Table 2 SSE and PI for each sub-data set (\(k=\{1,2,\ldots ,10\}\))

Step 3 Rule base initialisation A rule was extracted from each cluster and all the extracted rules jointly initialised the rule base. The generated 28 TSK fuzzy rules are detailed in Table 4.

5.1.2 TSK fuzzy interpolation

Given any input, overlapped with any rule antecedent or not, the proposed TSK+ inference engine is able to generate an output. For instance, a randomly generated testing data point was \((A_1^*=(27.37, 27.37, 27.37)\), \(A_2^*=(13.56, 13.56, 13.56))\). The proposed TSK+ inference engine firstly calculated the similarity degrees between the given input and the antecedents of every rule (\(S(A_1^*,A_{r1}), S(A_2^*,A_{r2}), r=\{1,2,\ldots ,28\}\)) using Eq. 7, with the results listed in Table 5.

From the calculated similarity degrees, the firing strength of each rule \(FS_r\) was computed using Eq. 2, and the sub-consequence from each rule was calculated using Eq. 4, which are also shown in Table 5. From this, the final output of the given input was calculated using Eq. 5 as \(y=-\,0.902\).

5.1.3 Rule base optimisation

In order to achieve the optimal performance, the generated raw rule base was fine-tuned using the GA algorithm as detailed in Sect. 4.2. The GA parameters used in this experiment are listed in Table 6. The population was initialised as the individuals representing the raw rule base and its random variations. The performance against the number of iterations is shown in Fig. 8, which clearly demonstrates the performance improvements led by the GA.

Table 3 The value of k for each sub-data set
Table 4 Generated raw TSK rule base

5.1.4 Results comparison

In order to enable a direct comparative study with support of the approaches proposed in Bellaaj et al. (2013) and Tan et al. (2016), the proposed approach was also applied to 36 randomly generated testing data points. The sum of errors for the 36 testing data led by the proposed approach is shown in Table 7, in addition to those led by the compared approaches. The proposed TSK+ outperformed the approaches proposed in Bellaaj et al. (2013) and Tan et al. (2016), although less rules have been used. Another advantage of the proposed approach is that the number of rules led by the proposed system was determined automatically by the system without the requirement of any human inputs. In addition, noticeably, the optimisation process significantly improved the system performance by reducing the sum of error from 3.38 to 1.78.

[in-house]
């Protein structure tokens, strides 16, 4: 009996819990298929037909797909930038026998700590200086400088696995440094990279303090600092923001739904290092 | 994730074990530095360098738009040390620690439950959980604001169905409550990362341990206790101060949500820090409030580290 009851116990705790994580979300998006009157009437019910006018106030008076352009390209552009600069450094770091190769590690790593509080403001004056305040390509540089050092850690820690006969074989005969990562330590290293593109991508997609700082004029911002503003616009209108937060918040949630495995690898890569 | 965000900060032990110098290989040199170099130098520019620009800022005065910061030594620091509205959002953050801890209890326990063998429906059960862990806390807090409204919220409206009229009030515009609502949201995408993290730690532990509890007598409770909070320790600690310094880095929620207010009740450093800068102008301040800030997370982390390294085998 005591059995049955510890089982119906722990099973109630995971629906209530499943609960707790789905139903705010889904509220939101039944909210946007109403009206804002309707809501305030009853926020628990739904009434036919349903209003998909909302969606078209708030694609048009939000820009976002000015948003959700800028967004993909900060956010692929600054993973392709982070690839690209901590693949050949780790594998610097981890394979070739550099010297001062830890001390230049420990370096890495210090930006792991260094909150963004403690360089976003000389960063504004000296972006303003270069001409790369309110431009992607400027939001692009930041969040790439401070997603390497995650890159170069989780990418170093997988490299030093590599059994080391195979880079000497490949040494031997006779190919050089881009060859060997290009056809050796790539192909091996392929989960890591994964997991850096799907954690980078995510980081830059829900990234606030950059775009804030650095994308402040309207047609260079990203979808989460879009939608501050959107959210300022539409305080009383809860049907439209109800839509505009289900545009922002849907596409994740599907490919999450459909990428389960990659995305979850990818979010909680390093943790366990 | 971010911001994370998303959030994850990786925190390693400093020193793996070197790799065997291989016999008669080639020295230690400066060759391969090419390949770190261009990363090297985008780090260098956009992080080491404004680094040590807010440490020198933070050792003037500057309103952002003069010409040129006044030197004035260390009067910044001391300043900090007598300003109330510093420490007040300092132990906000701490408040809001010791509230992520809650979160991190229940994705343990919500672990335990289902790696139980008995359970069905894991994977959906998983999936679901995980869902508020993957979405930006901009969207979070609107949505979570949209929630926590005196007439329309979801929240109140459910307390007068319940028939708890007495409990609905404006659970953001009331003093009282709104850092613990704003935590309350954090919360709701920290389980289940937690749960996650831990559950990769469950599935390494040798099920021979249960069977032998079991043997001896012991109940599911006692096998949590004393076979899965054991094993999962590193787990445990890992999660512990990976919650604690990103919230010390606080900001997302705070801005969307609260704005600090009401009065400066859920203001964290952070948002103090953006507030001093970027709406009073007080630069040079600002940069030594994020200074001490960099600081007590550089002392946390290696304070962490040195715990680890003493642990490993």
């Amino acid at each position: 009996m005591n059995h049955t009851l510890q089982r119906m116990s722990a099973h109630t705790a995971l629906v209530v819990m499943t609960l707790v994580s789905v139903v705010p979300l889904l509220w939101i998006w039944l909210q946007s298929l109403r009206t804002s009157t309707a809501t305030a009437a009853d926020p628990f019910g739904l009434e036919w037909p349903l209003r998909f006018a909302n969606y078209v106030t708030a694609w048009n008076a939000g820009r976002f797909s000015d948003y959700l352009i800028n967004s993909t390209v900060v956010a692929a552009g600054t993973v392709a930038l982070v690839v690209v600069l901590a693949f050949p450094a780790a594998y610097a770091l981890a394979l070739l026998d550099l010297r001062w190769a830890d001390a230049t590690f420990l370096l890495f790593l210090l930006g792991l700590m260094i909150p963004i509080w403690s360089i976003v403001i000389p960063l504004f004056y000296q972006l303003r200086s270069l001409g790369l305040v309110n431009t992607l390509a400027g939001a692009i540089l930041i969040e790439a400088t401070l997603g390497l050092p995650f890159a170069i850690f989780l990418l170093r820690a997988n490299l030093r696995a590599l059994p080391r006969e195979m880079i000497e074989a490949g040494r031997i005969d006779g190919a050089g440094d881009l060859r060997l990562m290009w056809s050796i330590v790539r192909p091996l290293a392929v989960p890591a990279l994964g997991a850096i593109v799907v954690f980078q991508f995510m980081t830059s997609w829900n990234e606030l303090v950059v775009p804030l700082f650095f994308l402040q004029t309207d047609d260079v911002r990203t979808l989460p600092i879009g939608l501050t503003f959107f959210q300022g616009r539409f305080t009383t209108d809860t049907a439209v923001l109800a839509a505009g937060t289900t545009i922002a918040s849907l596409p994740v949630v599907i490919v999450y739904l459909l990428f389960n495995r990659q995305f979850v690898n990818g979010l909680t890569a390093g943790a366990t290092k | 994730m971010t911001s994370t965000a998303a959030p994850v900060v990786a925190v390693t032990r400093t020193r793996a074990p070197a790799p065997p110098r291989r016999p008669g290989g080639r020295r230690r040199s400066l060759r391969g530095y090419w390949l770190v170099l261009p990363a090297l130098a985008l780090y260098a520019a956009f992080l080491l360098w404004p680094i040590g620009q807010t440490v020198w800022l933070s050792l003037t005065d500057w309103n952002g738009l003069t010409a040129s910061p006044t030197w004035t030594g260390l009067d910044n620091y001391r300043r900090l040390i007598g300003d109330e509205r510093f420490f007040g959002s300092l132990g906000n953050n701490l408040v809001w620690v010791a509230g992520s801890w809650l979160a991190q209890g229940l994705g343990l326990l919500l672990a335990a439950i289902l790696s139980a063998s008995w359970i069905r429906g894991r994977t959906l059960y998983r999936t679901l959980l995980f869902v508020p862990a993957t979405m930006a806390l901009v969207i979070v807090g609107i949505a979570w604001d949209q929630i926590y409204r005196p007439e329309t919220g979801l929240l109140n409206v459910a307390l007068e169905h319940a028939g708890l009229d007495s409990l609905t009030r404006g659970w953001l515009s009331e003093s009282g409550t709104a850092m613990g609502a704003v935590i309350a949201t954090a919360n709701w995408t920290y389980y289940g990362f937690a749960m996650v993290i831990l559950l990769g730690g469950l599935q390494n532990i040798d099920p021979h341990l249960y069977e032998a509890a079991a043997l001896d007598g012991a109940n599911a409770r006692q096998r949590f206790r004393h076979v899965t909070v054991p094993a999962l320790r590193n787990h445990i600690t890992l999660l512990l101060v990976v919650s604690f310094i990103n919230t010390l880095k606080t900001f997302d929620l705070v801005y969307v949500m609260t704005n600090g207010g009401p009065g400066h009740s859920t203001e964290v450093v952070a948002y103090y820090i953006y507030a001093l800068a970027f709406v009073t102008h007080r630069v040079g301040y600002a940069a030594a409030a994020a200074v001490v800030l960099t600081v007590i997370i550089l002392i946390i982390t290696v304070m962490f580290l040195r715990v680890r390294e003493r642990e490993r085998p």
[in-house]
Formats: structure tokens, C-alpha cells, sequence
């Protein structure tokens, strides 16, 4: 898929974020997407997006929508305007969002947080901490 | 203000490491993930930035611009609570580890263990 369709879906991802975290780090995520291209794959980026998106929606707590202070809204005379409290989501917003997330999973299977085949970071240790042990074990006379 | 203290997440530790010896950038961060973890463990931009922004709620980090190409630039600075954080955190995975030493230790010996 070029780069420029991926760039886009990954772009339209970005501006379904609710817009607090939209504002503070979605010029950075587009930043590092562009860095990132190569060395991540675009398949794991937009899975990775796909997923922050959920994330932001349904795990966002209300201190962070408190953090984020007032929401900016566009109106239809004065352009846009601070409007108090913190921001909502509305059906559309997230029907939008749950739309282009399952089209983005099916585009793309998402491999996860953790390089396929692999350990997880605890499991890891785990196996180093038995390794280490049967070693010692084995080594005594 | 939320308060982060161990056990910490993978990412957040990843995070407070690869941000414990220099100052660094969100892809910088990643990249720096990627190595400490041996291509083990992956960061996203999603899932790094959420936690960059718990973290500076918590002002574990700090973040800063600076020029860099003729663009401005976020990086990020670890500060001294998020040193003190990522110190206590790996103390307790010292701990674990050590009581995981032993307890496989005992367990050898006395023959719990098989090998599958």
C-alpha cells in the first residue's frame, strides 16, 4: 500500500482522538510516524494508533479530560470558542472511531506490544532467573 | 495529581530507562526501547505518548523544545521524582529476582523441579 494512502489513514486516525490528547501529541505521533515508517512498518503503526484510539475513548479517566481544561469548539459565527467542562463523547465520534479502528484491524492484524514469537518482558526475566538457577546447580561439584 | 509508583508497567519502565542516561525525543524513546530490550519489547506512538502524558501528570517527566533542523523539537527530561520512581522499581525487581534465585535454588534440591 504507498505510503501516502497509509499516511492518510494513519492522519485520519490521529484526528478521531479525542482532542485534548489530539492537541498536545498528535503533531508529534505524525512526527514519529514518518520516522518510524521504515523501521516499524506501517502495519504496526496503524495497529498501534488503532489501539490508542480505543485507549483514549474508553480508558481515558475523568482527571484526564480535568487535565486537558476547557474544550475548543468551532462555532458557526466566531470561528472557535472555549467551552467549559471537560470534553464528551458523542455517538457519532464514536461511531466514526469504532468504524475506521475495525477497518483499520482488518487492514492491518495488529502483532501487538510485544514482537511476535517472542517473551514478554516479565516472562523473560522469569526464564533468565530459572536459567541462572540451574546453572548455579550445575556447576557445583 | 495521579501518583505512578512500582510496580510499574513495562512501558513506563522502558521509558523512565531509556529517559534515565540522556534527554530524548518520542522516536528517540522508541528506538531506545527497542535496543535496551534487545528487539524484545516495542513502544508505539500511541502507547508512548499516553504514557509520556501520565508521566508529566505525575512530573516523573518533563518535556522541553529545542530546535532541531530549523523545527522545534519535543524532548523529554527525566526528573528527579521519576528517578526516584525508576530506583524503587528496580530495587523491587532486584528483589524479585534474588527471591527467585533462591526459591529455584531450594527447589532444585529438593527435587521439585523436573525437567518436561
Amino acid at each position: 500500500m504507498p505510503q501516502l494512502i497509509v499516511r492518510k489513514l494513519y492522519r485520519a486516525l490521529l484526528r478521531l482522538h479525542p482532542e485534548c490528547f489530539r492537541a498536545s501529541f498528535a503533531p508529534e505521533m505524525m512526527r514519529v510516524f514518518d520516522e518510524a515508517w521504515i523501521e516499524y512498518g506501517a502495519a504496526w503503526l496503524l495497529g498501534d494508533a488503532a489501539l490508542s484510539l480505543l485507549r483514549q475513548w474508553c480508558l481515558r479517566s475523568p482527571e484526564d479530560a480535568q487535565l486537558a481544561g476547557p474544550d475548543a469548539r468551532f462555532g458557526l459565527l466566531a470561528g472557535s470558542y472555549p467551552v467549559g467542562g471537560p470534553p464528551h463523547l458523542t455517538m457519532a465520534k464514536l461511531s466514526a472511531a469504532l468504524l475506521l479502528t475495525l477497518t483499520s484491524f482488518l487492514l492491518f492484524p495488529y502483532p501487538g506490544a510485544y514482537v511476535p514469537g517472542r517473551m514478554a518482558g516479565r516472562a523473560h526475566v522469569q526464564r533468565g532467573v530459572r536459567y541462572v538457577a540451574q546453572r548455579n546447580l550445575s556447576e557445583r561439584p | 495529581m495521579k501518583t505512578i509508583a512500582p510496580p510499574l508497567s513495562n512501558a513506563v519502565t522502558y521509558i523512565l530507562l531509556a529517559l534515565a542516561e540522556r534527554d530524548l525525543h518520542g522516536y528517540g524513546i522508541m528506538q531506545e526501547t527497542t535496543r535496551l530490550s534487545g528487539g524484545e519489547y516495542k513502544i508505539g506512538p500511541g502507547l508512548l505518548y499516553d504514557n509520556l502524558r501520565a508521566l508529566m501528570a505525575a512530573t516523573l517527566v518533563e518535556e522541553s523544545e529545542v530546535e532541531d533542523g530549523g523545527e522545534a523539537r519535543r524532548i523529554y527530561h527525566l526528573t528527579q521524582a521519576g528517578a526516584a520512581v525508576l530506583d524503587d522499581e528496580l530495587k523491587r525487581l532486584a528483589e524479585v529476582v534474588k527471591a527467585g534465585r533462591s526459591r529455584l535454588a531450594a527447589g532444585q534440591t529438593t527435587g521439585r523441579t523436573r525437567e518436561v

5.2 Experiment 2

The proposed approach is not only able to deal with sparse or unevenly distributed data sets, but also able to work with dense data sets. In order to evaluate its ability in handling dense data sets, a two-input and single-output nonlinear mathematical model expressed in Eq. 18 was employed as a test bed, given that it has been used by Evsukoff et al. (2002) and Rezaee and Zarandi (2010).

$$\begin{aligned} f(x,y)=\frac{sin(x)}{x} \cdot \frac{sin(y)}{y}. \end{aligned}$$
Table 5 Sub-result from each rule and its calculation details
Table 6 GA parameters

In this case, a randomly generated dense training data set was used, including 1681 data points distributed within the range of \([-10,10] \times [-10,10]\). By employing the proposed approach, 14 TSK fuzzy rules in total were generated. To allow a direct comparison, the mean-squares error (MSE) was used as the measurement of models, by following the work presented in Evsukoff et al. (2002) and zRezaee and Zarandi (2010). The detailed calculations of this experiment are omitted here. The MSE values led by different approaches with the specified number of rules are listed in Table 8. The results demonstrated that the proposed system TSK+ performed competitively with only 14 TSK fuzzy rules.

5.3 Experiment 3

This section considers a well-known real-world data set NSL-KDD-99 (Tavallaee et al. (2009)), which has been widely used as a benchmark (Bostani and Sheikhan (2017); Wang et al. (2010); Yang et al. (2017b)). This data set is a modified version of KDD Cup 99 data set generated in a military network environment. It contains 125,973 data instances with 41 attributes and 1 label which indicates the type of connection. In particular, normal connections and four types of attacks are labelled in the data set, including Denial of Service Attacks (DoS), User to Root Attacks(U2R), Remote to User Attacks (R2U) and Probes.

5.3.1 Data set pre-processing

The four most important attributes were selected from the original 41 using expertise knowledge in order to remove noises and redundancies in the work of Yang et al. (2017b). This experiment also took the four attributes as system input, and the application of automatic feature selection and reduction approaches, such as Zheng et al. (2015), remains as future work. The four selected input features are listed in Table 9. The data set in this experiment has also been normalised in an effort to reduce the potential noises in this real-world data set.

5.3.2 TSK+ model construction

As the labels are symbolic values, 0-order TSK-style fuzzy rules were used. In order to construct a 0-order TSK rule base, the training data set was divided into 5 sub-data sets based on the five symbolic labels, which are represented using five integer numbers. The sizes of the sub-data sets and their corresponding integer labels are listed in Table 10. The rule base generation process is summarised in four steps below.

Step 1 Dense sub-data set generation The sparse K-Means was applied on each sub-data set \(\mathbb {T}_j, 1\le j\le 5\) to generate dense sub-data sets. Taking the second sub-data set \(\mathbb {T}_2\) as an example, the performance improvement led by the increment of \(k_2,\ (k_2\in \{1,2,\ldots ,10\})\) is shown in Fig. 9. Following the Elbow approach, 3 was selected as the number of clusters, i.e. \(k_2 = 3\). Denote the 3 generated dense sub-sets as (\(T_{21},T_{22},T_{23}\)).